You don’t have to be in love with golf in order to enjoy some amazing facts about the game. When human beings invent a sport, they also come up with some wacky and surprising methods by which to play, promote, and indulge in it. Impress your golf buddies with the following fascinating tidbits!
If You’re a Doomed Royal, You Might as Well Hit the Links!Mary, Queen of Scots, calmly played a round of golf on the Old Course of Musselburgh Links in 1567, mere days after her husband, Lord Darnley, was brutally murdered (a murder in which she was later implicated by the Earl of Moray). Queen Mary is the first woman on record to have played golf, although it’s hardly unreasonable to assume that lesser-known women were also getting in a round or two as a way to relax and relieve the stresses of the Renaissance.
Girls Just Wanna Have Fun (and Win a Fishing Basket)
Speaking of Musselburgh golf, the world’s first ever golf tournament for women was held on January 9, 1811 at Musselburgh, Scotland. The happy winner received a fishing basket, while second- and third-place winners each won a silk scarf from Barcelona.
You’d Need an Oxygen Tank by the Time You Reached the Back Nine
The highest golf course in the world was once the Tuctu Golf Club in Morococha, Peru, which sat 14,335 feet (4,369 m) above sea level at its lowest point. That’s almost three miles up (over four kilometers)! The course closed in 1993, but not before many adventurous players suffered nose bleeds and the effects of altitude sickness and oxygen deprivation during a quick round or two.
You’re More Likely to Get Hit by Lightning Than Make Two Holes-in-One
You are more likely to die by accidental poisoning (one chance in 139) or get struck by lightning (one chance in 3,000) than hit two holes-in-one (one chance in 67 million). PGA Tour player Brian Harman, however, beat the odds in August, 2015, when he made two holes-in-one on the third and 14th holes during the Barclays tournament.
Television golf announcers were quietly thrilled.
But is It a Regulation Number of Dimples?
Each golf ball manufacturer creates different numbers of dimples on their golf balls. When it comes to dimples, more is definitely better, as the dimples reduce wind resistance and allow the ball to fly higher. There is a trade-off, however, between possible height and possible distance: very dimple-dense balls will fly high but not go very far.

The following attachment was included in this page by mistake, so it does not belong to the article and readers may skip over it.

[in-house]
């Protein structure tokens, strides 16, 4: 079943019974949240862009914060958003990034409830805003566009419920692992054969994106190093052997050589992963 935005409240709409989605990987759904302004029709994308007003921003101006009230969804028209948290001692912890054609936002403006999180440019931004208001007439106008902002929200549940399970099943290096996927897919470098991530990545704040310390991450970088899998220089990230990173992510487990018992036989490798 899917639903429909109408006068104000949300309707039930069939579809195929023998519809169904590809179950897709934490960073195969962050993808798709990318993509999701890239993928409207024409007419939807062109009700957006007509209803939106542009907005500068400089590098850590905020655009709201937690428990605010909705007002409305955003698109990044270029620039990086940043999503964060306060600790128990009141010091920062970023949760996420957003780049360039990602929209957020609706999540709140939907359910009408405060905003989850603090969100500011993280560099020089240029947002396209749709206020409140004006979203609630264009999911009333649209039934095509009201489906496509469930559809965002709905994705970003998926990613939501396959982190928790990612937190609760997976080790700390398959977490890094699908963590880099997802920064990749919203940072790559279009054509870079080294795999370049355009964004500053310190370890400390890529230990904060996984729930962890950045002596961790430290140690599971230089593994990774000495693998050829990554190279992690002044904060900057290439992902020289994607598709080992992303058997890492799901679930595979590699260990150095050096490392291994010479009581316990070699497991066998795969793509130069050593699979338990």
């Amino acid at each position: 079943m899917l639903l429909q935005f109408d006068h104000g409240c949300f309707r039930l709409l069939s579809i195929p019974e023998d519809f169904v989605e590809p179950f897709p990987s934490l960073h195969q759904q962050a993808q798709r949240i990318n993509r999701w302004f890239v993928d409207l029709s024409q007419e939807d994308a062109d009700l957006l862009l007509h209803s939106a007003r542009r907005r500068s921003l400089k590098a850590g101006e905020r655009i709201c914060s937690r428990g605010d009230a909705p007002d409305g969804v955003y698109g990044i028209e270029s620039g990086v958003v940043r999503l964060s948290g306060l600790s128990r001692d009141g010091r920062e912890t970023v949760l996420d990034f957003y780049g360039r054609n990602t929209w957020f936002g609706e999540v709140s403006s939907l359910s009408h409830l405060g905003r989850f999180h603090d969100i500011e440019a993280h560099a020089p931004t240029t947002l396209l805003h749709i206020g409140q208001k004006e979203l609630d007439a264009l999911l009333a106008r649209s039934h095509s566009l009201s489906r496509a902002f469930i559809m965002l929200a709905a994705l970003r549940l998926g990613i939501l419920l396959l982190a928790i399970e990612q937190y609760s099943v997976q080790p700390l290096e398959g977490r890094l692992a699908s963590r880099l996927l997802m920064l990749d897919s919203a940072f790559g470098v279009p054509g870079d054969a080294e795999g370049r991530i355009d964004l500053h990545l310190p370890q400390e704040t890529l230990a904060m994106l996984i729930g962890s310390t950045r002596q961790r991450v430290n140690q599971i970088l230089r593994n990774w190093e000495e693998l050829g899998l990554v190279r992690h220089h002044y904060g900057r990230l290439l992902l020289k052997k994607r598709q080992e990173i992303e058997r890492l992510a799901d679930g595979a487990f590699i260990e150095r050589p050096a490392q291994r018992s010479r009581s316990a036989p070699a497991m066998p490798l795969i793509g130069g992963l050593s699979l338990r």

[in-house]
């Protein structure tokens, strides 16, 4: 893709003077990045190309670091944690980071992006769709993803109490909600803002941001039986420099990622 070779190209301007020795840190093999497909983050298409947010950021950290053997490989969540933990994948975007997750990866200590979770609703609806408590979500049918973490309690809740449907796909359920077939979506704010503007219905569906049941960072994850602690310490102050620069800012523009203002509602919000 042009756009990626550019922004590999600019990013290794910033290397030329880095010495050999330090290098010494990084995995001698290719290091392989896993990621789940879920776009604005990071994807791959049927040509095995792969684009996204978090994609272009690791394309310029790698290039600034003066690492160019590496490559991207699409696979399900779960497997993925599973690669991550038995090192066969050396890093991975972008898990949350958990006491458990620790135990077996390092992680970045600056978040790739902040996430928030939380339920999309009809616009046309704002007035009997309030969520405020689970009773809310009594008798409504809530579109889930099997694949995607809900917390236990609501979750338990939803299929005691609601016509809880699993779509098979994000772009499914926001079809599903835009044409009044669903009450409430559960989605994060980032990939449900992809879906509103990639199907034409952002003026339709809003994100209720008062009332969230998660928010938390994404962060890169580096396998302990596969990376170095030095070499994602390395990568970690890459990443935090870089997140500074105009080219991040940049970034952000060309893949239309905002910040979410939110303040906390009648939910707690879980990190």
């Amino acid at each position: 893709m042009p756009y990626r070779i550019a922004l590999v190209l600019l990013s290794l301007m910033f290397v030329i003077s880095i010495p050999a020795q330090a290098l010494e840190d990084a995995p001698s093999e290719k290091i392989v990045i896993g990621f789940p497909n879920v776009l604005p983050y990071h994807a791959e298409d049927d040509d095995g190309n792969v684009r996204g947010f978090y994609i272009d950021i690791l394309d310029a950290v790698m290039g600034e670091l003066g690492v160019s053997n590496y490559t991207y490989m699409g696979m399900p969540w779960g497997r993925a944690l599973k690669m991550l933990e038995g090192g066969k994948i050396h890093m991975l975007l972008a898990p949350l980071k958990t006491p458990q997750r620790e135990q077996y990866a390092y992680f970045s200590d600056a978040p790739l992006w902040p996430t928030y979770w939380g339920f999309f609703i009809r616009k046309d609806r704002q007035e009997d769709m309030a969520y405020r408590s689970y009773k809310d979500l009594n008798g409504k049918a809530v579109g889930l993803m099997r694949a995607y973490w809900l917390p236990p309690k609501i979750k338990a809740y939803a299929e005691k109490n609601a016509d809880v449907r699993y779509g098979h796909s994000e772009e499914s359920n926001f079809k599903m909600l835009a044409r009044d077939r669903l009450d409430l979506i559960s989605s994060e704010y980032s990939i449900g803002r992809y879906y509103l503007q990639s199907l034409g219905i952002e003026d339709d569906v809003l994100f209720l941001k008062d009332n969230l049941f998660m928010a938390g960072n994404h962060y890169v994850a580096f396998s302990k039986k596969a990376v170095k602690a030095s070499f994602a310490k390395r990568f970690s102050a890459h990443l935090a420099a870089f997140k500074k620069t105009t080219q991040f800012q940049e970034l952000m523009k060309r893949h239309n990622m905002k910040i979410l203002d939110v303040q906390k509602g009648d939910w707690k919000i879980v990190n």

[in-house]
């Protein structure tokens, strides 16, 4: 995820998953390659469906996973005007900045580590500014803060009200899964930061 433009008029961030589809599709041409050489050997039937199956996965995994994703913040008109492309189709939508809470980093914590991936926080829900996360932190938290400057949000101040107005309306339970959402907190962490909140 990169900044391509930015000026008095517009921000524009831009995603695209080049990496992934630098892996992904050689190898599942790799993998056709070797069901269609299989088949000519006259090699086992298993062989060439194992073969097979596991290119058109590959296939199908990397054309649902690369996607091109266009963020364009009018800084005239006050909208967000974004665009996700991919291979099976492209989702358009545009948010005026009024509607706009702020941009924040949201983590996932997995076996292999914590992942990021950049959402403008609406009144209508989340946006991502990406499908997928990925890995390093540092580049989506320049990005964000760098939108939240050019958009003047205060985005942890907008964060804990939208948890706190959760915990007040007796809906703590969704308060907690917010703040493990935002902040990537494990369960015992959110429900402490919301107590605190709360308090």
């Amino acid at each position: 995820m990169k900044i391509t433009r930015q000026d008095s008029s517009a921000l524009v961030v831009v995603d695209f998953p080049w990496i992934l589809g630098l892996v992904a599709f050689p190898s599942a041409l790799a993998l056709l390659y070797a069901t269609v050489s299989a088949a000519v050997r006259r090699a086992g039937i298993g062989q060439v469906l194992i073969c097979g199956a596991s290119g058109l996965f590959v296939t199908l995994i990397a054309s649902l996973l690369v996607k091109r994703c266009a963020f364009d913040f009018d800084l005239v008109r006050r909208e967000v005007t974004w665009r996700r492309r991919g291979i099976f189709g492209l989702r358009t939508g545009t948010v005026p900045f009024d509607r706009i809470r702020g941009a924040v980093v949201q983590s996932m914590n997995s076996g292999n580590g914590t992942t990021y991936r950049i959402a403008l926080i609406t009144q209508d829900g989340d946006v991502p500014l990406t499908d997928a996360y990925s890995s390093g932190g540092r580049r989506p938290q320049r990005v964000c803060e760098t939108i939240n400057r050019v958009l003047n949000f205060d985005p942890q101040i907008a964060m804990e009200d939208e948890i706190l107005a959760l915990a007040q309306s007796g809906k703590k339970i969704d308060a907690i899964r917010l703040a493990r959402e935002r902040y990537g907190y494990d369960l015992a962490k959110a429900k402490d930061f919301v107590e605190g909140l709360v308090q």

If you’re looking for the optimal number of dimples for both height and distance, buy a ball that has between 380 and 432 dimples.
The Japanese Love a Golf Party
Japanese people have invented plenty of crazy, wonderful stuff over the years, and hole-in-one insurance doesn’t disappoint. In the West, you can safely assume that your golfing buddies will each feel obliged to buy you a drink should you sink a hole-in-one. In Japan, however, a golfer faces the necessity of throwing an elaborate party for friends or co-workers should they hit that very lucky shot. Therefore, hole-in-one insurance ensures that they can afford the cost of food and drinks for the expected celebration, which they will be obligated to pay for. It’s pretty reasonable: $65 per year will get you $3000 to spend on the party, provided your hole-in-one meets all the policy requirements.
Heat is Good for Distance
Golf balls travel much farther when the day is warm, so if you need a little extra umph to back up your swing, play on a hot day. The rubber components of a golf ball are more resilient when they are warm. Additionally, warm air is less dense than cold air and provides less resistance. So, if you’ve got a ball with the ideal number of dimples (see above), and it’s warm enough to make you sweat, you’re good to go.
Apparently, Just about Everyone Invented a Golf Precursor
The game as we know it solidified in Scotland about 500 years ago, but many cultures claim to have invented golf (or a precursor) long before the Scots. The people of the Chinese Northern Song Dynasty (960-1127 A.D.) started playing chiuwan (literally “to hit a ball”), and the Dutch were playing kolf as far back as the 1200s. Even ancient Peruvians had a game that resembles golf. When you think about it, using a stick to hit some sort of ball seems like a pretty reasonable way to entertain yourself when binge-watching your favorite show on Netflix isn’t yet an option.